I have had my fair share of internships, sometimes multiple at a time. For me, it was about getting experience. I was never looking for thee job that I would want after I graduated. That was, until I found my current internship at Capture Marketing. Getting this internship is one of my biggest accomplishments because for the first time I thought to myself, this is what I want to be doing as a professional.
Getting an internship, though, can be quite a stressful ordeal. It means a new place, new people, and a new mindset all in a short turn around. All of this at once can feel overwhelming. I admit that once I secured my internship, my mind began flooding with fears and worries.
Now that the “start” of my new job is behind me, I wanted to share some keys tips that helped in my transition and quelled my worries, in case you are about to embark on a new internship.
Pop the champagne! You got hired and that’s amazing news that deserves some celebration! Don’t be dragged down by what-if’s that could so naturally cloud your mind. Your attitude will affect how people see you and more importantly, how you do your job. You want to go in with a good attitude. When you are enthusiastic about what you do, people see it and it makes them more excited to work with you. How you see your job starts with you. If you’re unsure about your purpose there, it shows, and you don’t want to give the impression that you can’t handle a new challenge. More important, excitement, enthusiasm and openness cause you to be more willing to learn.
Sure, when I started at Capture, I was nervous. I will not deny that. This was different from any other job I had done. But even going into it not knowing much, I was beyond excited just to be here. I think excitement is like a contagion and when you focus on the good and exciting parts, you forget about the nerves and just enjoy what you do.
You’re passed the hardest part – the interview. The decision is made; you have the job. Now, you have to prove to them why they made the right choice. It can seem like a big task but try to remember – and this is the important part – they selected you for a reason.The interviewer saw potential in your skills. You have experience, so do what you know, and then some. Don’t waste time second guessing yourself, which tends to be the hardest part when we get thrown into a new position.
When I first got this job, I worried about not being prepped enough in InDesign, or my writing skills not being as good as I think they are. It’s true, one can always strive to do better. However, it’s important to be proud of what you’ve already accomplished and be ready to move forward standing firmly on that foundation. All that worrying has to stop because it prevents you from reaching your highest potential.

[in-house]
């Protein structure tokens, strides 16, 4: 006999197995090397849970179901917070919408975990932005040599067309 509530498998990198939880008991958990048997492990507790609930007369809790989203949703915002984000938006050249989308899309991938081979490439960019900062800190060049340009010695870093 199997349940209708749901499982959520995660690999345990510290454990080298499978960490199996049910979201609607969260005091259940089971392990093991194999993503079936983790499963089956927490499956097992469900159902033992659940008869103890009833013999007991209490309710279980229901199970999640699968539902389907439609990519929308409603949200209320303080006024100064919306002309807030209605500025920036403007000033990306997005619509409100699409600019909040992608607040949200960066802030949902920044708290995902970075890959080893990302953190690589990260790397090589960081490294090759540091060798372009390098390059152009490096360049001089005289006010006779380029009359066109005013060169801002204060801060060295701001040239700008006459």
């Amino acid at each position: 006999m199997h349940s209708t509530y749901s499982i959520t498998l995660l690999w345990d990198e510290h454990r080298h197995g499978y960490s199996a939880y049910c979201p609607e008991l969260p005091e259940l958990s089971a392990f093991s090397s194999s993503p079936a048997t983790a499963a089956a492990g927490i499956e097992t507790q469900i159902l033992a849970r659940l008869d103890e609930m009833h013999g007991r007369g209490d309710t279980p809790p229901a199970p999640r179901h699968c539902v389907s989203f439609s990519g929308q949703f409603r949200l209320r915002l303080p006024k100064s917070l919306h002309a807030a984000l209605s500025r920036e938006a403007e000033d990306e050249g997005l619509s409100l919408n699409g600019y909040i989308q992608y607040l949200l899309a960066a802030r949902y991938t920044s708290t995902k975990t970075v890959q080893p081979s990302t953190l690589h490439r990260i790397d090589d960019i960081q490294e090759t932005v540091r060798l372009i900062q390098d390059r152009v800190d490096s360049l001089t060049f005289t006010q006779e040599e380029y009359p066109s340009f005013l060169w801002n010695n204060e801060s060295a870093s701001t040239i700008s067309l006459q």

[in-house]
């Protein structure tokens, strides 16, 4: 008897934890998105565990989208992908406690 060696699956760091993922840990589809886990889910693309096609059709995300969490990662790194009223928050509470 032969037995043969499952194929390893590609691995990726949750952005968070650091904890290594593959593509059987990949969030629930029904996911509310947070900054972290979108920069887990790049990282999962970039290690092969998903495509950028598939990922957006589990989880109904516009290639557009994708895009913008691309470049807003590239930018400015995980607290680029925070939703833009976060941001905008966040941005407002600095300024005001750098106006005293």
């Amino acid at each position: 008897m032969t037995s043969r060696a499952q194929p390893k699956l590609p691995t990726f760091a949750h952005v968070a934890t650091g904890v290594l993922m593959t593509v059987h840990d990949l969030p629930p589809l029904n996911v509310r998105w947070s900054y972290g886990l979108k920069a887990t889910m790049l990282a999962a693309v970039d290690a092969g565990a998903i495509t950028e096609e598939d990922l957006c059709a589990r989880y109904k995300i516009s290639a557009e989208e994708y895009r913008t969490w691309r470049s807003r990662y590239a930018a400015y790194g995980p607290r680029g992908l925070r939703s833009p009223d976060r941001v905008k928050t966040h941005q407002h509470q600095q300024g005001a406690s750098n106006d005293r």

You cannot just take a back seat. If you want to be offered a full-time position when this all comes to a close, you HAVE to take initiative and show you are a unique asset to the company. That cannot be done by just doing what you’re told. Give yourself some credit – you have good ideas and the resources to make them happen. Don’t be intimidated because you’re coming in as “just an intern.” You’re much more than that, so go beyond what is expected or you will fall in the background.
From there you can start to build relationships with coworkers. Connecting with others and sharing ideas not only allows for a better learning environment, but it opens the door to receiving advice later on and maybe even a job.
No matter how much you’ve researched, there are going to be things you don’t know when starting an internship. Don’t be afraid to ask questions. They are what is going to help you move forward in your job. Not only do they show you care, but your questions illustrate that you are willing to learn.
Before Capture, I had never worked in an agency-type setting before. I had some skills in communications and marketing, so I knew the basics of some things and was more seasoned on others. However, with this job came new responsibilities that I had never been trained in. I found myself asking question after question and then constantly apologizing for not knowing. But I soon found that they expected questions from me. No one expected me to come here knowing the answers already.
That was something I had to learn on my own. So yes, I asked a lot of questions, but because I wanted to learn. I wanted to be able to go back on my own and do the best job possible. Asking questions does not make you incompetent, it leads to innovation, and it makes you a better intern.
At the end of the day, an internship is a learning experience. You want to make sure every action taken is done to better your learning experience. You’re setting yourself up for your future, whether that’s at this company or another. Don’t miss any opportunity that is given to you to learn.